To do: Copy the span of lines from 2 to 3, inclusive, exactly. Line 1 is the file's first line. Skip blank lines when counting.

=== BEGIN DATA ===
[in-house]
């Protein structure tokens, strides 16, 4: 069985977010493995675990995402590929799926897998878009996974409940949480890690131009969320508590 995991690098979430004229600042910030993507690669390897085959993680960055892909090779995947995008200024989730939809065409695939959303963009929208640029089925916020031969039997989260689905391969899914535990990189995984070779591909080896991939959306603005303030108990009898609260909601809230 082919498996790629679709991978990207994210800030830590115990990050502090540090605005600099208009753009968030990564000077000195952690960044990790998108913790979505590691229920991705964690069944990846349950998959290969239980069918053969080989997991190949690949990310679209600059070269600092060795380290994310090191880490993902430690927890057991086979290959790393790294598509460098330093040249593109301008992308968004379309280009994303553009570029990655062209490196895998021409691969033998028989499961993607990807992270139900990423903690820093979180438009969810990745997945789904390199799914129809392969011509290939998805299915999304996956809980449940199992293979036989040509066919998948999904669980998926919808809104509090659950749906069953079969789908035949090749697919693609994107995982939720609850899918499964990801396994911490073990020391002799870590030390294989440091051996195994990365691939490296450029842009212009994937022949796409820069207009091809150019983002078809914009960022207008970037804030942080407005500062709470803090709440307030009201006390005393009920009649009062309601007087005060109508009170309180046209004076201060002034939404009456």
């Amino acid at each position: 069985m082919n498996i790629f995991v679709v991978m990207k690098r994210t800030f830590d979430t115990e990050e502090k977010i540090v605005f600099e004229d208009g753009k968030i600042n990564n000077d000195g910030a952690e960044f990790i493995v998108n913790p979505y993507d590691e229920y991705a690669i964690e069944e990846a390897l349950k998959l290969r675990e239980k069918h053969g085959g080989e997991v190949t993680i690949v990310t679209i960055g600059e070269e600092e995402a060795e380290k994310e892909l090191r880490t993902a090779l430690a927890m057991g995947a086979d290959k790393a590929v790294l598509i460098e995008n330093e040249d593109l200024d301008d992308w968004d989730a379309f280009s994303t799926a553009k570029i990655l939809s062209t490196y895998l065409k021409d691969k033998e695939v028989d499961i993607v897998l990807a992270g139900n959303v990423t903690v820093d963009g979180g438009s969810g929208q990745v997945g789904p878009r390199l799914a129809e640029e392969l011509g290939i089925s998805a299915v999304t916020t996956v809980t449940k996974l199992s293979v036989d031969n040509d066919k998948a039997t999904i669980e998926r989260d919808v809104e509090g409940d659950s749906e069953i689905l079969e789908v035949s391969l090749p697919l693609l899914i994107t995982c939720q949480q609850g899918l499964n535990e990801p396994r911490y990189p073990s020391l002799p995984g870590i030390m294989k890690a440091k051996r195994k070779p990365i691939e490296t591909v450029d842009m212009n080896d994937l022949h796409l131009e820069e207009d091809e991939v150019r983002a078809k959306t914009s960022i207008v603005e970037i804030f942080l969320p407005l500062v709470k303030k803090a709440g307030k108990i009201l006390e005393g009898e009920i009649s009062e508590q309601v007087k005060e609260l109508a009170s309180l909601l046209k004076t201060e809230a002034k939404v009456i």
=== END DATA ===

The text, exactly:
């Protein structure tokens, strides 16, 4: 069985977010493995675990995402590929799926897998878009996974409940949480890690131009969320508590 995991690098979430004229600042910030993507690669390897085959993680960055892909090779995947995008200024989730939809065409695939959303963009929208640029089925916020031969039997989260689905391969899914535990990189995984070779591909080896991939959306603005303030108990009898609260909601809230 082919498996790629679709991978990207994210800030830590115990990050502090540090605005600099208009753009968030990564000077000195952690960044990790998108913790979505590691229920991705964690069944990846349950998959290969239980069918053969080989997991190949690949990310679209600059070269600092060795380290994310090191880490993902430690927890057991086979290959790393790294598509460098330093040249593109301008992308968004379309280009994303553009570029990655062209490196895998021409691969033998028989499961993607990807992270139900990423903690820093979180438009969810990745997945789904390199799914129809392969011509290939998805299915999304996956809980449940199992293979036989040509066919998948999904669980998926919808809104509090659950749906069953079969789908035949090749697919693609994107995982939720609850899918499964990801396994911490073990020391002799870590030390294989440091051996195994990365691939490296450029842009212009994937022949796409820069207009091809150019983002078809914009960022207008970037804030942080407005500062709470803090709440307030009201006390005393009920009649009062309601007087005060109508009170309180046209004076201060002034939404009456």
């Amino acid at each position: 069985m082919n498996i790629f995991v679709v991978m990207k690098r994210t800030f830590d979430t115990e990050e502090k977010i540090v605005f600099e004229d208009g753009k968030i600042n990564n000077d000195g910030a952690e960044f990790i493995v998108n913790p979505y993507d590691e229920y991705a690669i964690e069944e990846a390897l349950k998959l290969r675990e239980k069918h053969g085959g080989e997991v190949t993680i690949v990310t679209i960055g600059e070269e600092e995402a060795e380290k994310e892909l090191r880490t993902a090779l430690a927890m057991g995947a086979d290959k790393a590929v790294l598509i460098e995008n330093e040249d593109l200024d301008d992308w968004d989730a379309f280009s994303t799926a553009k570029i990655l939809s062209t490196y895998l065409k021409d691969k033998e695939v028989d499961i993607v897998l990807a992270g139900n959303v990423t903690v820093d963009g979180g438009s969810g929208q990745v997945g789904p878009r390199l799914a129809e640029e392969l011509g290939i089925s998805a299915v999304t916020t996956v809980t449940k996974l199992s293979v036989d031969n040509d066919k998948a039997t999904i669980e998926r989260d919808v809104e509090g409940d659950s749906e069953i689905l079969e789908v035949s391969l090749p697919l693609l899914i994107t995982c939720q949480q609850g899918l499964n535990e990801p396994r911490y990189p073990s020391l002799p995984g870590i030390m294989k890690a440091k051996r195994k070779p990365i691939e490296t591909v450029d842009m212009n080896d994937l022949h796409l131009e820069e207009d091809e991939v150019r983002a078809k959306t914009s960022i207008v603005e970037i804030f942080l969320p407005l500062v709470k303030k803090a709440g307030k108990i009201l006390e005393g009898e009920i009649s009062e508590q309601v007087k005060e609260l109508a009170s309180l909601l046209k004076t201060e809230a002034k939404v009456i």